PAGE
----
Another defining trait of Pre-Raphaelite art is the frequent depiction of stately women with strong features and, of course, thick flowing hair.
Below is a portrait of one of the most frequently painted models for the Pre-Raphaelists, Jane Morris. Dante Gabriel Rossetti (1828–1882), a founder of the original Pre-Raphaelite Brotherhood, painted Jane as Zeus’ daughter Persephone/Proserpine.
Rossetti was a strong influence on Burne-Jones, who had arrived at Oxford with a plan to become a clergyman, as well as on Burne-Jones’ close friend, William Morris, who would wed the woman portrayed above. Morris also went onto found a textile business that changed tastes in decor. Burne-Jones abandoned his plans for a church life to become an artist.
The English art critic John Ruskin, a champion of the Pre-Raphaelites, defended these artists’ dedication to interweaving realism into the paintings of myth.
“Every Pre-Raphaelite figure, however studied in expression, is a true portrait of some living person,” Ruskin said.
In “The Last Sleep of Arthur,” I see the features of another famous Pre-Raphaelite model repeated. Many of the queens that surround Arthur in Burne-Jones’ epic painting look, at least to me, like a woman he’d loved and lost by the time he started this work — Maria Zambaco (1843–1914).
In her youth, Zambaco inherited enough money to live independently. She and Burne-Jones, who was married, had an affair in the late 1860s. An often repeated story has Zambaco in 1869 brandishing a vial of a kind of opium, called laudanum, trying to draw Burne-Jones into a double suicide pact. When he refused, she threatened to leap into a canal in London’s Little Venice. The poetic power couple of Robert and Elizabeth Browning, who lived nearby, are said to have called the police.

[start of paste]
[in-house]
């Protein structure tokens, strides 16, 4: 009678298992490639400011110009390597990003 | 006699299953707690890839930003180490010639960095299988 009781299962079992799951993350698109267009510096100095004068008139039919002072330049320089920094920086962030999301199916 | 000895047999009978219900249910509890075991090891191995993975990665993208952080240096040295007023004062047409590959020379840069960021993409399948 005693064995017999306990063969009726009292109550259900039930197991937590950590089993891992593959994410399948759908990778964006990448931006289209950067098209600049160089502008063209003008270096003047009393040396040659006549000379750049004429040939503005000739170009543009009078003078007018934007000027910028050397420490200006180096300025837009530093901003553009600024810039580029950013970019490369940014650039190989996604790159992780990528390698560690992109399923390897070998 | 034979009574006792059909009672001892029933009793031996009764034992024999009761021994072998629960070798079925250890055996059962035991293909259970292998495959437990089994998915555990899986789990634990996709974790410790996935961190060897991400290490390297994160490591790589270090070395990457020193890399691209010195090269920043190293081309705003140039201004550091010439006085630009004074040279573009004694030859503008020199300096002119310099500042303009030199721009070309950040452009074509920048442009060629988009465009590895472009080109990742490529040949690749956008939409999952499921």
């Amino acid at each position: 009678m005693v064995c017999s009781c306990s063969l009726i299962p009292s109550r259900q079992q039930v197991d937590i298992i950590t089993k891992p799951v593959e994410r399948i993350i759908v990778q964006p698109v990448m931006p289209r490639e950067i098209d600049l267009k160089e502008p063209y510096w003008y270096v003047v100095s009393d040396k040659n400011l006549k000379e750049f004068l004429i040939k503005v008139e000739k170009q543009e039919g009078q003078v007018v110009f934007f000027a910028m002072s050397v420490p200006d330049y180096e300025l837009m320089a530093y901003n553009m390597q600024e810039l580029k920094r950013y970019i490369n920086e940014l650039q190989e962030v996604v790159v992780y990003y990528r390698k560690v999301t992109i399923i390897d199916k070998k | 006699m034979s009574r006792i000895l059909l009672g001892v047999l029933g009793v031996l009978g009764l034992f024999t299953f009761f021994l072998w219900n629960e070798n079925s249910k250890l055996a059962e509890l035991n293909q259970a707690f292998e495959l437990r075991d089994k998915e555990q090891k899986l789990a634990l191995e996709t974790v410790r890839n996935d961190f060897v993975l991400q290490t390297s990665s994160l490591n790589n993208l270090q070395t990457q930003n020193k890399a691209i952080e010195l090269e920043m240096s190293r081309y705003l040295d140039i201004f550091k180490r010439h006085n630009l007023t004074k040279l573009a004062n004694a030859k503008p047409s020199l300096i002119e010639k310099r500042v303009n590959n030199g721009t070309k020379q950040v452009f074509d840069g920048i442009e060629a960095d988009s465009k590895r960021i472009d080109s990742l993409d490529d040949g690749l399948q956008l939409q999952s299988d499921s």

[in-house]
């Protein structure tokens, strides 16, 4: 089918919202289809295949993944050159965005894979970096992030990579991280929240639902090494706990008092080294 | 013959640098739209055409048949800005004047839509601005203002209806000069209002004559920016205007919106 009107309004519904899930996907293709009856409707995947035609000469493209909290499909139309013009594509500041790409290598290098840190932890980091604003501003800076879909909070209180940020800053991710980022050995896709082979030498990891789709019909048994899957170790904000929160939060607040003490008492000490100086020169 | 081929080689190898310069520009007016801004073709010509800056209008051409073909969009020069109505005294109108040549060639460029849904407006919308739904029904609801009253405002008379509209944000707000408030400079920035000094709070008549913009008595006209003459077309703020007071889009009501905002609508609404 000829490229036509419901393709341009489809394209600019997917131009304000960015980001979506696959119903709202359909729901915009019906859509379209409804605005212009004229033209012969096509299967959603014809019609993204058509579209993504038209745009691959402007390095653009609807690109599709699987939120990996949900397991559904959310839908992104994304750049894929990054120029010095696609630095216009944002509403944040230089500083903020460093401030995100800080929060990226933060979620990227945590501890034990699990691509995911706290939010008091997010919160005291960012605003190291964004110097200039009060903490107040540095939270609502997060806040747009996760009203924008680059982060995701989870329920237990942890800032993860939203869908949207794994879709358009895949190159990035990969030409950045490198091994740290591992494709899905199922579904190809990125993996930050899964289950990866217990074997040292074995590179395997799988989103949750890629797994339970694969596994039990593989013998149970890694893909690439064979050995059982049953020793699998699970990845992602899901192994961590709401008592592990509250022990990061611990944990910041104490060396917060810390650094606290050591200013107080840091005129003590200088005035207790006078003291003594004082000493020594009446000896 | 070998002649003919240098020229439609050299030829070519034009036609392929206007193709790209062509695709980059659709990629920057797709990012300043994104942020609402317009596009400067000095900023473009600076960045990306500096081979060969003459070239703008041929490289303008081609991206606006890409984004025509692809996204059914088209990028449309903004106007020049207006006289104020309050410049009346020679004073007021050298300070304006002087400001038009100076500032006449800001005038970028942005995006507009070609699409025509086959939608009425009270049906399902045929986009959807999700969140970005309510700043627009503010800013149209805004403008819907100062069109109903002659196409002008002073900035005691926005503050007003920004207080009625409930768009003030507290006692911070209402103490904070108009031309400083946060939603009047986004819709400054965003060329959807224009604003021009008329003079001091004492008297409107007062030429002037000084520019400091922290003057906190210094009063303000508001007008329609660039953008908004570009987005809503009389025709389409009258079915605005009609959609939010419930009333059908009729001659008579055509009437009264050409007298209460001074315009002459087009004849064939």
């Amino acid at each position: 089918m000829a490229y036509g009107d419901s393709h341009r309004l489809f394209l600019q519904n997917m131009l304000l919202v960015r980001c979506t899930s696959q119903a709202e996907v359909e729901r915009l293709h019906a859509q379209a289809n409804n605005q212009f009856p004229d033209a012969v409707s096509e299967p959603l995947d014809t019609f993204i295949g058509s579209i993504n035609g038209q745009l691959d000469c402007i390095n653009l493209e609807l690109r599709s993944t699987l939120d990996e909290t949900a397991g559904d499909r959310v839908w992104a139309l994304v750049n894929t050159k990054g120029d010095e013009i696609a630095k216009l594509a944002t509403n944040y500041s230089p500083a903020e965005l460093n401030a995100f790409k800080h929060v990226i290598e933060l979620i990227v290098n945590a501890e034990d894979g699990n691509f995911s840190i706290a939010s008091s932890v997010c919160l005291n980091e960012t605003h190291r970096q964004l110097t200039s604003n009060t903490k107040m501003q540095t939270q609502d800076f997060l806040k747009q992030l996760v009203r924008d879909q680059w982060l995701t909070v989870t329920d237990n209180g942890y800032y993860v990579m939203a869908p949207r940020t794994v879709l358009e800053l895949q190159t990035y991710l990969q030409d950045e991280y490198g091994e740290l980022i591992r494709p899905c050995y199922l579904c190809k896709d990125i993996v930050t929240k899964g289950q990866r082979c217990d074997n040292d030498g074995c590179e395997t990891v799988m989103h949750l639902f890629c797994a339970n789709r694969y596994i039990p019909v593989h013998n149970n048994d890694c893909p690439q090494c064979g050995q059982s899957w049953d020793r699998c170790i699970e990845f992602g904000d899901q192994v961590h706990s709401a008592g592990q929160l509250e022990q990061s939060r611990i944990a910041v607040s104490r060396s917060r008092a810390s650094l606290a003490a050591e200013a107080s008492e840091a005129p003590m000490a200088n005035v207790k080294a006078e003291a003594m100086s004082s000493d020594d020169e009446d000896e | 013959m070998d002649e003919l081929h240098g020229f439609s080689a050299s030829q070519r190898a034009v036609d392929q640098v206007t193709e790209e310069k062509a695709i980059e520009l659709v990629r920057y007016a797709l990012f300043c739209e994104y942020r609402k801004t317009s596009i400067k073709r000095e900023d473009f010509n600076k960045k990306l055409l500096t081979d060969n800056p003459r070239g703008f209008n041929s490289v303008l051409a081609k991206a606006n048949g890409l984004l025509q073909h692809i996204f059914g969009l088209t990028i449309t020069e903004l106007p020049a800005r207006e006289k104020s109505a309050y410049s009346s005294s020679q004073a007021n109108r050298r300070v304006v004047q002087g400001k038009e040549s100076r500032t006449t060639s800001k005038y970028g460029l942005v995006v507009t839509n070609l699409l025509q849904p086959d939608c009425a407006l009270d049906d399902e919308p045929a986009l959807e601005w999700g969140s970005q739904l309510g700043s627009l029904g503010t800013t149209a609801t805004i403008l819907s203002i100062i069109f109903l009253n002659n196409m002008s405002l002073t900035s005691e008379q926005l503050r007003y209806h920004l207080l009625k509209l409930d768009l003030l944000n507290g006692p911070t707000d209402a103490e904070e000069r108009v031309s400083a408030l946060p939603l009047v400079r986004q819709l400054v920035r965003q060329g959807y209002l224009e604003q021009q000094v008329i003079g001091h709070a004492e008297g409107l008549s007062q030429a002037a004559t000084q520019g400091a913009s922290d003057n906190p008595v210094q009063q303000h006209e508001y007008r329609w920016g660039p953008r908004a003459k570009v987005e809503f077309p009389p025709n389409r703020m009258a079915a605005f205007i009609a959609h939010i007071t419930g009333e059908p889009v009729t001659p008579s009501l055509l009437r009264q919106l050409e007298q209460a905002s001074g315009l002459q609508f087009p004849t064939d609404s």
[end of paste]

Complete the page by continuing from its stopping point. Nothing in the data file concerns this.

After the affair, Zambaco would continue to study art, producing the medals that now are in the British Museum. She clearly stuck in Burne-Jones’ memory. Starting around 1872, Burne-Jones set to work on a painting of Zambaco as a Medusa-like version of Nimue, also known as the Lady of the Lake.
In some tellings of this myth, Nimue rebuffs advances from the magician Merlin until he agrees to teach her his secrets. She then uses her newly acquired powers to seal him away in a hawthorn tree. Merlin knows what will happen, but finds himself unable to stop this.
It’s easy to read into this painting the feelings Burne-Jones had for Zambaco.
This painting also lives up to the standard Burne-Jones set in a letter to his close friend and frequent correspondent May Gaskell:
“I mean, by a picture, a beautiful romantic dream of something that never was, never will be — in a light better than any light that ever shone, in a land no one can define or remember, only desire.”
By 1918, “The Beguiling of Merlin” had entered the collection of an industrialist, Lord Leverhulme, who put the painting in his Lady Lever Art Gallery, where it has since remained.
It would take longer for “The Sleep of Arthur in Avalon” to reach its island home.
The giant masterwork of Burne-Jones was passed onto a neighbor, whose descendants put the painting up for sale at Christie’s in 1963. Victorian art was out of style at that time when cartoonish Pop Art was more of the rage.